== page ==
Originally Posted by mstern
I've seen that ad; I almost convinced my wife to take the short ride over to look at her!
Take a look at this example:
1968 Pearson Renegade sailboat for sale in Colorado
Seems to me that this is a classic case of someone putting an awful lot of time and money into a boat, and wanting to get some of that back. Regardless, check out that door to the head!
Wow! Ads like that make me sad. You are 100% right that the guy obviously put a whole lot of money and work into this boat. And while its easy to argue that way too much was spent on things that do little or nothing good for the boat, the sad part is that this is an outboard motor version, which combined with the length and age of the boat limits is price to about a third of what he is asking for the boat. I hate seeing things like this. It gets to the heart of my point earlier about the fact that most decent boats can be fixed up to be really nice boats, but if you are the one doing the fixing, its next to impossible to recover anything resembling the money and time put in.
But beyond that, as Jim rightly says above, the virtue of these boats are that they are simple, and that simplicity is what makes them reliable, inexpensive, and easy to work on. If you feel that you must restore one, and if you can try not to get too far carried away, staying close to the original concept, and not try to make a new boat out her, and can live with the understanding that part of the charm of an older boat is that she is an older boat and doesn't need to guilded and garnished; when you are done you will still have a nice boat to sail and own. If you can spread out the work over time, the old girl will only get better as you own her and will owe you nothing when you sell her for a fair price.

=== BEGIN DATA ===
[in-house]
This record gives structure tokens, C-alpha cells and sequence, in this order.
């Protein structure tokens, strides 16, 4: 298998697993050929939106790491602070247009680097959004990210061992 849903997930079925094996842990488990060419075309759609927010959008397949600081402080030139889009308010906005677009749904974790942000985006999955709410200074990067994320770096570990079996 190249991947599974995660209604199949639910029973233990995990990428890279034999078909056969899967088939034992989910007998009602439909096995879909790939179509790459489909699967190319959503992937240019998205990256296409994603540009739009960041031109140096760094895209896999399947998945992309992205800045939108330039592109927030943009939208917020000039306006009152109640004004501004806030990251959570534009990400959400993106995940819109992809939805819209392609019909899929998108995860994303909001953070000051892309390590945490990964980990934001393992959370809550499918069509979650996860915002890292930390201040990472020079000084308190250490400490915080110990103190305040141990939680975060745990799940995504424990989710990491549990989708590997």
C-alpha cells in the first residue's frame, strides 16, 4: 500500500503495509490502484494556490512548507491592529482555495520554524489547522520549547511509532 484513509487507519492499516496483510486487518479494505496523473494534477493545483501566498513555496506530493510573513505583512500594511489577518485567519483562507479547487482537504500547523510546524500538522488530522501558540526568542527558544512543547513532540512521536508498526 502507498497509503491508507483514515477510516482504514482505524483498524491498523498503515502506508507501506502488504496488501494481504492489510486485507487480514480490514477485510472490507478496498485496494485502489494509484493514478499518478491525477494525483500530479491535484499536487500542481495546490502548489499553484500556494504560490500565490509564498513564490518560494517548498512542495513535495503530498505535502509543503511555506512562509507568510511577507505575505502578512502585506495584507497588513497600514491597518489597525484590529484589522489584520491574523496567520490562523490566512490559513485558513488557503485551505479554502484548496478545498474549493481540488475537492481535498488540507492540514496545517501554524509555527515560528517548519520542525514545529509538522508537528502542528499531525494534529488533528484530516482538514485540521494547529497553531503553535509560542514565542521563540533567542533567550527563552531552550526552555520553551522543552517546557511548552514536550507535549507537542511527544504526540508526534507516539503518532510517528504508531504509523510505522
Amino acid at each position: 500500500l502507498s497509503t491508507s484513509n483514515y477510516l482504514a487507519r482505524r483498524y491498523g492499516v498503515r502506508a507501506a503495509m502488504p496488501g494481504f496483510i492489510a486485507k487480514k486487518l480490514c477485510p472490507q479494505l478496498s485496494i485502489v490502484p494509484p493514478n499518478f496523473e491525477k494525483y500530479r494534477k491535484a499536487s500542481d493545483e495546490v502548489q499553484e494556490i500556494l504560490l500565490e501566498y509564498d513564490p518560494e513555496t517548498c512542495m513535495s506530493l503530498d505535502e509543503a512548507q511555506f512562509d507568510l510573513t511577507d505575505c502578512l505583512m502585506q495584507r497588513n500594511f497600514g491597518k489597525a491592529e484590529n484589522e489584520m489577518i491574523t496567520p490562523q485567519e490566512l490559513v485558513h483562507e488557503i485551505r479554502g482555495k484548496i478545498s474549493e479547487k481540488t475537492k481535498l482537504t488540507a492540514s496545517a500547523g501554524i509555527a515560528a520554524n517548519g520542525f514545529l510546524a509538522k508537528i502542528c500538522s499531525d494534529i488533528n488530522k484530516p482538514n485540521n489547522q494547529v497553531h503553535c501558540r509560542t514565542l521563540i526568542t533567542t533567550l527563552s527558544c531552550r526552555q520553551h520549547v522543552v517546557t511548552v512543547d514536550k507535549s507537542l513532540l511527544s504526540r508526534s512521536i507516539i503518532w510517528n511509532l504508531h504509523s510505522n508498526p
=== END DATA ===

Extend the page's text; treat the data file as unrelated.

But boats like this, over done in some ways and under done in others, are impossible cases because in the end only an idiot with money to burn would pay anything near $30K for a boat this old, this size and this limited. Which is a real shame, since I can only figure that might be what the seller has invested in the ole girl.